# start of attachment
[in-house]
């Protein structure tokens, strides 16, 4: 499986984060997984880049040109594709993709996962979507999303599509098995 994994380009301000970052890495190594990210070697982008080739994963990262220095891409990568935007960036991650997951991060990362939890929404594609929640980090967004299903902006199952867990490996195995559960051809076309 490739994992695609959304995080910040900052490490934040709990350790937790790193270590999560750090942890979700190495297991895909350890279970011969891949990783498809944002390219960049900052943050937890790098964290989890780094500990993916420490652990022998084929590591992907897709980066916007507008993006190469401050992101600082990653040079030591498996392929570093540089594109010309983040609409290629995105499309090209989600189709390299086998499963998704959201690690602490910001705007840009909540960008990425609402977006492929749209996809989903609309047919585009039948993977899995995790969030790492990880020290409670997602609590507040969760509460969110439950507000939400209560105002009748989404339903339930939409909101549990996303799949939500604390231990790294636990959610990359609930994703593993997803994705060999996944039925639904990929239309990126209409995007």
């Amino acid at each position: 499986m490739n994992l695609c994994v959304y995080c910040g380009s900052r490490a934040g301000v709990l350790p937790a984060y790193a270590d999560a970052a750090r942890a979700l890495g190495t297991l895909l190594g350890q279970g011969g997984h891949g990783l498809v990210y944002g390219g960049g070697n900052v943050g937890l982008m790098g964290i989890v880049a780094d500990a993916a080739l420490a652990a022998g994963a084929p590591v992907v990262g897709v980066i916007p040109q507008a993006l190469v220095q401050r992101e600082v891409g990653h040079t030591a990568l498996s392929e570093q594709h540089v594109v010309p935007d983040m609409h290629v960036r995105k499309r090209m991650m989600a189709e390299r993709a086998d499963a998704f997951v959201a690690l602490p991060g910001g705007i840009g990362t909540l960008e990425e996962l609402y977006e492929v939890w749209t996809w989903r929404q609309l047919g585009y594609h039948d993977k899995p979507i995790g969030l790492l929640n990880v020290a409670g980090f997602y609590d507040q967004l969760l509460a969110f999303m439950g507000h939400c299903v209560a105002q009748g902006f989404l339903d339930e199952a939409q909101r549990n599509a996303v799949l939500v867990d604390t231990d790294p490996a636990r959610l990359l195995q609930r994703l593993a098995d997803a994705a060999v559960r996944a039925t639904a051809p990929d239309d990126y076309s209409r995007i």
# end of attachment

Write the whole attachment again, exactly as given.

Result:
[in-house]
């Protein structure tokens, strides 16, 4: 499986984060997984880049040109594709993709996962979507999303599509098995 994994380009301000970052890495190594990210070697982008080739994963990262220095891409990568935007960036991650997951991060990362939890929404594609929640980090967004299903902006199952867990490996195995559960051809076309 490739994992695609959304995080910040900052490490934040709990350790937790790193270590999560750090942890979700190495297991895909350890279970011969891949990783498809944002390219960049900052943050937890790098964290989890780094500990993916420490652990022998084929590591992907897709980066916007507008993006190469401050992101600082990653040079030591498996392929570093540089594109010309983040609409290629995105499309090209989600189709390299086998499963998704959201690690602490910001705007840009909540960008990425609402977006492929749209996809989903609309047919585009039948993977899995995790969030790492990880020290409670997602609590507040969760509460969110439950507000939400209560105002009748989404339903339930939409909101549990996303799949939500604390231990790294636990959610990359609930994703593993997803994705060999996944039925639904990929239309990126209409995007």
């Amino acid at each position: 499986m490739n994992l695609c994994v959304y995080c910040g380009s900052r490490a934040g301000v709990l350790p937790a984060y790193a270590d999560a970052a750090r942890a979700l890495g190495t297991l895909l190594g350890q279970g011969g997984h891949g990783l498809v990210y944002g390219g960049g070697n900052v943050g937890l982008m790098g964290i989890v880049a780094d500990a993916a080739l420490a652990a022998g994963a084929p590591v992907v990262g897709v980066i916007p040109q507008a993006l190469v220095q401050r992101e600082v891409g990653h040079t030591a990568l498996s392929e570093q594709h540089v594109v010309p935007d983040m609409h290629v960036r995105k499309r090209m991650m989600a189709e390299r993709a086998d499963a998704f997951v959201a690690l602490p991060g910001g705007i840009g990362t909540l960008e990425e996962l609402y977006e492929v939890w749209t996809w989903r929404q609309l047919g585009y594609h039948d993977k899995p979507i995790g969030l790492l929640n990880v020290a409670g980090f997602y609590d507040q967004l969760l509460a969110f999303m439950g507000h939400c299903v209560a105002q009748g902006f989404l339903d339930e199952a939409q909101r549990n599509a996303v799949l939500v867990d604390t231990d790294p490996a636990r959610l990359l195995q609930r994703l593993a098995d997803a994705a060999v559960r996944a039925t639904a051809p990929d239309d990126y076309s209409r995007i």